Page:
What about stronger players making apparently bad moves?
Is that a real episode? I’d love to see it!
Ha, me too.
Xenocrates was in all besides dignified and grave of demeanour … the notorious Phryne [a famous courtesan] tried to make his acquaintance and, as if she were being chased by some people, took refuge under his roof; that he admitted her out of ordinary humanity and, there being but one small couch in the room, permitted her to share it with him, and at last, after many importunities, she retired without success, telling those who inquired that he whom she quitted was not a man but a statue.
Poor guy just wanted to study and get stronger for the McMahon tournament in Athens.
This sounded familiar, so I checked my “go to” source, Diogenes Laertius, and sure enough, there it is. The reference for anyone that’s interested is Book 4 Chapter 2.
Are you a classicist? I love the classics. Starting in high school, I decided to read one classical work a year. In middle age, after a lapse of about 5 years, I renewed the acquaintance with greater passion, now reading 4 or 5 works a year. Currently reading Wilkinson’s selected Letters of Cicero, which I picked up for one dollar!
If it’s a real scene, I’ve never seen it haha. Just a clever bit of photoshop from the Internet.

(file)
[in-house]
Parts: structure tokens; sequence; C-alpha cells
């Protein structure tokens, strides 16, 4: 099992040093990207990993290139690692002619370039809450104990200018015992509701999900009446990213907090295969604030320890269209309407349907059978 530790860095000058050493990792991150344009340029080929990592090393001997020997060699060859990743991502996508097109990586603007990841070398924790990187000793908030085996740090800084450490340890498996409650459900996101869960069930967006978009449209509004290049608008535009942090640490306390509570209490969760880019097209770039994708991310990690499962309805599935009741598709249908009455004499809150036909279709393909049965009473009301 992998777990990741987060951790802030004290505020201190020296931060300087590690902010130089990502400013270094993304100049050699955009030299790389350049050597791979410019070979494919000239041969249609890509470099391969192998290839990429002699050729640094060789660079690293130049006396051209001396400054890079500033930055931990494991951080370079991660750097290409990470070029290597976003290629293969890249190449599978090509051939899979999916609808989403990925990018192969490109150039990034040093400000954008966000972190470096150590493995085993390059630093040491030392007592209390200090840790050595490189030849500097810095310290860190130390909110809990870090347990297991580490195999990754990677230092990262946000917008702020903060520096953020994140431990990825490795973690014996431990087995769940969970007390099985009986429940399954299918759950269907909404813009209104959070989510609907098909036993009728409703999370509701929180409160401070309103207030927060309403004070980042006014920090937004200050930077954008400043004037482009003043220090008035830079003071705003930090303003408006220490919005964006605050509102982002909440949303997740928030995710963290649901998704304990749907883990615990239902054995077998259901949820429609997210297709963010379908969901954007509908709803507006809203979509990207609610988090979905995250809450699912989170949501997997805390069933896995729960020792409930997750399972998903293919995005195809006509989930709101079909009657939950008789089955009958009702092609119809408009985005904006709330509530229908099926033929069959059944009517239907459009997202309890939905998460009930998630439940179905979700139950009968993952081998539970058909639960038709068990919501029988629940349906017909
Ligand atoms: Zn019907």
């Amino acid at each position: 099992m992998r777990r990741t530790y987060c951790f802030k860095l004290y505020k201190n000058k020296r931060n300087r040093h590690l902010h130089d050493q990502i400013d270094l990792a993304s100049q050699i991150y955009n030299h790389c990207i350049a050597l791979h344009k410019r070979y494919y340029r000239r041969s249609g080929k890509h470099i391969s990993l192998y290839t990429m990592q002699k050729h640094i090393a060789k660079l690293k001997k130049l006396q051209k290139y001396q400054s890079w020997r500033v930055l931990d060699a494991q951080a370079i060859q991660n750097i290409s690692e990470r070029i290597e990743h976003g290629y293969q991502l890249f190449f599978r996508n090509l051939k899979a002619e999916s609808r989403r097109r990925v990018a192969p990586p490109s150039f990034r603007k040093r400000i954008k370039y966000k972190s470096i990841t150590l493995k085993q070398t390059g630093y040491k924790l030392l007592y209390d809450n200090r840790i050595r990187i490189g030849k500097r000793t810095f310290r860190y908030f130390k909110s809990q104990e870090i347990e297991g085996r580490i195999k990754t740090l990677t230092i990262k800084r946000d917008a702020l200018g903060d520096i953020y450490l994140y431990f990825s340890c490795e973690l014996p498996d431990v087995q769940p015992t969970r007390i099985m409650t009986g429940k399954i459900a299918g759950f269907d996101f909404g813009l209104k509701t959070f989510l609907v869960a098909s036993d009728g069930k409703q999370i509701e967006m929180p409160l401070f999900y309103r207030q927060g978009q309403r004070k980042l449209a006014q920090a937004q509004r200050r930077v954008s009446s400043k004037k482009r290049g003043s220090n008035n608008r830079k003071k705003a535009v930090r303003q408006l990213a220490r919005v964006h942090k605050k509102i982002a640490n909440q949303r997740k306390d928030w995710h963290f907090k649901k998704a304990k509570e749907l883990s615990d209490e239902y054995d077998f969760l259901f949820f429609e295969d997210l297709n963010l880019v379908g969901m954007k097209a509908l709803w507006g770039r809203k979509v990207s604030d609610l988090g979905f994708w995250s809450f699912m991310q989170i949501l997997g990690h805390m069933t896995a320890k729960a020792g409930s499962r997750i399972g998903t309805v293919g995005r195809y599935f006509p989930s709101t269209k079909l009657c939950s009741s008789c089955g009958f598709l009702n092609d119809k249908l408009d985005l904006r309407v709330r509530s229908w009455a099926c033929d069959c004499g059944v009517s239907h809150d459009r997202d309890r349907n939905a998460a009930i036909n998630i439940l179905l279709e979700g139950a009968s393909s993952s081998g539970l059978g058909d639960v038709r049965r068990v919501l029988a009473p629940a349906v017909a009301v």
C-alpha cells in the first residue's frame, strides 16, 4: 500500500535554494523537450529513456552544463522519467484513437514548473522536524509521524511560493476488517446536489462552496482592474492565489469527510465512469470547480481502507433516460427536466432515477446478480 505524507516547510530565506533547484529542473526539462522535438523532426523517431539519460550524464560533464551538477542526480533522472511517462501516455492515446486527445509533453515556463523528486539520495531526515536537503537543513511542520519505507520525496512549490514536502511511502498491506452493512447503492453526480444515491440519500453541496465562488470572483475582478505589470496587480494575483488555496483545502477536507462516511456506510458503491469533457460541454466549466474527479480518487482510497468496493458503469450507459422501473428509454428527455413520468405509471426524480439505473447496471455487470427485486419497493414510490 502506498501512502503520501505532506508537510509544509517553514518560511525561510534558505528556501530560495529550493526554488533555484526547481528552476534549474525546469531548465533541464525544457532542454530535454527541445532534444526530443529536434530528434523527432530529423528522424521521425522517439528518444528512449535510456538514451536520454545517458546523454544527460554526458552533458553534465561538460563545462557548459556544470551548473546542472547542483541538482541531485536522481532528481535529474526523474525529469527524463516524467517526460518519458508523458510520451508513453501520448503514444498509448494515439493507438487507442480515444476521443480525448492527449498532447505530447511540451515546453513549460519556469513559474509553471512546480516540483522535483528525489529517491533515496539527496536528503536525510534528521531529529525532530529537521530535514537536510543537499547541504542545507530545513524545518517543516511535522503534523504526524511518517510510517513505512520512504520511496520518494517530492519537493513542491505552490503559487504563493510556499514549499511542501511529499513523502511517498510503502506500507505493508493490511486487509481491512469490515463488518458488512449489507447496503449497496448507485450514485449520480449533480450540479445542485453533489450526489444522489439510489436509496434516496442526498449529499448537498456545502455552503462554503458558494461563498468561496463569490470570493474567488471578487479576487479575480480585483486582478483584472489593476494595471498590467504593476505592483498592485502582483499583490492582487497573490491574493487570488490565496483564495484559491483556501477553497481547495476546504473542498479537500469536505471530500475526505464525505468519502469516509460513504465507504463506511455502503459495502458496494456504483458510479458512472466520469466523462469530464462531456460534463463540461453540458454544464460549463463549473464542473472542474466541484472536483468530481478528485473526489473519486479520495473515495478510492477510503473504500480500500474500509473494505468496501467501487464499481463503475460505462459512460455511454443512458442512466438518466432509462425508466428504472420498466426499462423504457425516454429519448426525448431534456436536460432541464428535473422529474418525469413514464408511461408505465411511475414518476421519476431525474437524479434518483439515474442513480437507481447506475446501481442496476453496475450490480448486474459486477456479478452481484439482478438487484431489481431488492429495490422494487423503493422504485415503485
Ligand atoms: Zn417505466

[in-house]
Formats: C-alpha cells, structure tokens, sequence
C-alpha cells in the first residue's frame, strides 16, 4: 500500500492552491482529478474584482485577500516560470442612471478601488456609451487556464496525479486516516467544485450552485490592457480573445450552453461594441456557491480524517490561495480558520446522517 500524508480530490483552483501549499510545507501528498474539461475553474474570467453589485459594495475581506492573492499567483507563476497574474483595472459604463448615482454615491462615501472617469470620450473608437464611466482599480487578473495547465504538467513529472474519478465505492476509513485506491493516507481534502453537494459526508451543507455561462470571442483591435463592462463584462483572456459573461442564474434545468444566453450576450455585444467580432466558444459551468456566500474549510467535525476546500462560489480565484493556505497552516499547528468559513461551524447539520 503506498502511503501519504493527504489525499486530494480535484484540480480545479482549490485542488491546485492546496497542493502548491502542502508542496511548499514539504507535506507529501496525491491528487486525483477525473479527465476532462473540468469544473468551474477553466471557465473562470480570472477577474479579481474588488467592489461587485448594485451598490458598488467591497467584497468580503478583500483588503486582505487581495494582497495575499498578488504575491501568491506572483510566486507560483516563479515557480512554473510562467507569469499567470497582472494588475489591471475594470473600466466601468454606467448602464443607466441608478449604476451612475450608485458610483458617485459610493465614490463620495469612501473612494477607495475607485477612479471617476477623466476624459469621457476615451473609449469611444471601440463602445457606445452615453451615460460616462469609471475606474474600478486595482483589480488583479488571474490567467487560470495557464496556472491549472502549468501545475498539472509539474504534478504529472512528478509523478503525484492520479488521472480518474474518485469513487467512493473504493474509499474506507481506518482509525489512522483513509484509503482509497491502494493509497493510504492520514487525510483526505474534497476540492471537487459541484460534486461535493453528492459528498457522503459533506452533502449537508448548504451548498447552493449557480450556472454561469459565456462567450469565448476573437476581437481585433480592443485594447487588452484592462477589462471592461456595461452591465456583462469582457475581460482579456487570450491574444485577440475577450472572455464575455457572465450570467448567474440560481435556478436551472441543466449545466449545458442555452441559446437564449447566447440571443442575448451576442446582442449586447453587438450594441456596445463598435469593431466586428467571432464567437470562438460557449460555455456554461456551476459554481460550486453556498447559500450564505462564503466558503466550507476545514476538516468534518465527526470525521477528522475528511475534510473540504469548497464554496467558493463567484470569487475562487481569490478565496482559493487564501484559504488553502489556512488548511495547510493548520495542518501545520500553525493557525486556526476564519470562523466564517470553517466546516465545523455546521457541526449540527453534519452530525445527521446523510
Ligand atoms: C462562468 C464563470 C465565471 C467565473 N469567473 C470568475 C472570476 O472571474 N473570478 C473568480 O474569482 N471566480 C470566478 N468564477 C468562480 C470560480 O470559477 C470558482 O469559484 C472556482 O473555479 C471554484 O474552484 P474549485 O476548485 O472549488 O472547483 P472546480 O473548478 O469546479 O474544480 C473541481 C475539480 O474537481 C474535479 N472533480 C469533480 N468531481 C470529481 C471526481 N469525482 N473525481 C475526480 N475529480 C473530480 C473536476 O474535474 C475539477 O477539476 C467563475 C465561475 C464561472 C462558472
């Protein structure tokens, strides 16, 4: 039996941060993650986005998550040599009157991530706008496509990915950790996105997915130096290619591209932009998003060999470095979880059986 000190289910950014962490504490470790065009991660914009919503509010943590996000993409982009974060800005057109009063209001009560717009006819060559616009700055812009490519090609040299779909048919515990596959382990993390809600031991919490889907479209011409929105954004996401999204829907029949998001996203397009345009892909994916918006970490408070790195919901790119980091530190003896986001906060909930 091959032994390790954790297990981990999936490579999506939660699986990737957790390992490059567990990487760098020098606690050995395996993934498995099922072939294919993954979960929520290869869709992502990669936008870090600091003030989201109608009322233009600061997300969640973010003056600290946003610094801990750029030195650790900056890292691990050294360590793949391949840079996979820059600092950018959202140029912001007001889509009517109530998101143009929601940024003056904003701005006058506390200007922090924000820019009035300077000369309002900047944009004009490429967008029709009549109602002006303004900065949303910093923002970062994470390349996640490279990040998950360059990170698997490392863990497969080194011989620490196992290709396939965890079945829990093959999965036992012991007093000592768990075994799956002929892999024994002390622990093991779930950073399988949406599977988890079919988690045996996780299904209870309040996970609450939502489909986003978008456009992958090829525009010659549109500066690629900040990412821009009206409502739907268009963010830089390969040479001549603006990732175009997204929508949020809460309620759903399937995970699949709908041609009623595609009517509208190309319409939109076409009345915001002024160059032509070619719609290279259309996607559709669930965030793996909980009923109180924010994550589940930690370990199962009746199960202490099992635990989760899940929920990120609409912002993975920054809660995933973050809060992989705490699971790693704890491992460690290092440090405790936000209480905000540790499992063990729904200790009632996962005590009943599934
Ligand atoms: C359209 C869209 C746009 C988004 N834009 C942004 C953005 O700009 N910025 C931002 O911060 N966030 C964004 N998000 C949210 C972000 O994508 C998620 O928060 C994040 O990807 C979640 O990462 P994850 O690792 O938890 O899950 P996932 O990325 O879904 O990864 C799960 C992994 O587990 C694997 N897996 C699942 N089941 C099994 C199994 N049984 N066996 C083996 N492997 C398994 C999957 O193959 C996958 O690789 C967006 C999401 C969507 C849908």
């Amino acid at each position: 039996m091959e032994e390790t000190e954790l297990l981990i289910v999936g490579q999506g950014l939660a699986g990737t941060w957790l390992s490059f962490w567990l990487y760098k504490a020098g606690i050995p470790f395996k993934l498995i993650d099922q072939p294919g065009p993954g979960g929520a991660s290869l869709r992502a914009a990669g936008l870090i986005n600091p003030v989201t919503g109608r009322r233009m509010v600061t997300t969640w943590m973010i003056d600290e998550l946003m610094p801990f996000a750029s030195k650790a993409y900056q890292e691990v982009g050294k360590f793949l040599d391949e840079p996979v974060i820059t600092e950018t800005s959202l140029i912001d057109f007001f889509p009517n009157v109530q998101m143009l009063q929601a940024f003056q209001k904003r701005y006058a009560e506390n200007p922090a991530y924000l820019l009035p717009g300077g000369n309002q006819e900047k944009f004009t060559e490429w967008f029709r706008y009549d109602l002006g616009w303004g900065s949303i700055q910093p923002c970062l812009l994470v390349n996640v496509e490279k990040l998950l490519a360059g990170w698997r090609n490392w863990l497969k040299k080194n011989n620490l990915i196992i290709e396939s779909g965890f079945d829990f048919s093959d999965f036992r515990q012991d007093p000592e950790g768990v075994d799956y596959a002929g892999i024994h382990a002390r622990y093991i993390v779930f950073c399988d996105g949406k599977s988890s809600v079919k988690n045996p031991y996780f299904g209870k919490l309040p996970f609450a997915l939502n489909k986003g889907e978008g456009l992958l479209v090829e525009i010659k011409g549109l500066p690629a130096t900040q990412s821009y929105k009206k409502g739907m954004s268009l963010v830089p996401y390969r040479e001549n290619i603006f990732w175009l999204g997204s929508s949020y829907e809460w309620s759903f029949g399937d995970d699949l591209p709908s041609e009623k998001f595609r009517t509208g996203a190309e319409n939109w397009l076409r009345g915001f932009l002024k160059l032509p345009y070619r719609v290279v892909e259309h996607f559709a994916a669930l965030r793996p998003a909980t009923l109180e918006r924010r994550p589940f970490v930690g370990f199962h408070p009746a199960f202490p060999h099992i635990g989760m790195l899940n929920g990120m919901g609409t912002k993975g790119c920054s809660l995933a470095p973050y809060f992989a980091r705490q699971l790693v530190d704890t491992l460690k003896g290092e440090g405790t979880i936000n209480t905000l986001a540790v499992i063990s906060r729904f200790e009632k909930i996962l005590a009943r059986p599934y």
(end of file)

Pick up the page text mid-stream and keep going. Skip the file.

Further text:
Is your image an allusion to the famous “reset/overload” button fiasco?
Well, I wouldn’t call myself by so grand a name, but sure I like to read about Ancient Greece and Rome. I had a copy of The Gallic Wars that I picked up quite cheaply but then lost again, and a good ancient biography of Alexander the Great by Quintus Curtius Rufus.Later I started reading a book called The Age of Caesar: Five Roman Lives, which is a collection of five of the biographies from Plutarch’s Parallel Lives collection (the biographies are Caesar, Cicero, Mark Antony, Brutus, and Crassus.)
I also started reading Marcus Aurelius’ Meditations, and it was as I was learning about the teachers of the Academy of Plato that I found Xenocrates. Though none of his many books survive, I find what little we can glean of his views on metaphysics to be quite interesting. Until a week or so ago I wasn’t familiar with Diogenes Laertius, and out his Lives and Opinions of Eminent Philosophers I’ve only read that little section on Xenocrates.
Ah, we are much alike then. Not professional classicists, but enthusiasts. I don’t know Rufus at all, but I also haven’t yet read Arrian’s biography of Alexander, though I have it in the great Landmark edition. Aurelius is worth reading, but I was a little disappointed in it, I think because my expectations were raised over many years. On the other hand, Plutarch’s Lives is my all-time favorite book. Happy reading.
Apologies to all for being so off-topic.
i kinda forgot about this topic
this is a fun one^^ to make up ^^
full size picture : https://imgur.com/a/n1iUCdo
(on the imgur link, you can click to zoom)
A bit of context for non-trekkies: The Borg queen would assimilate human experiences in her quest for perfection. With that knowledge she would attempt to dominate humankind.
“erratically places stones in the early game, modern algorithms cannot predict his next move” loooooooool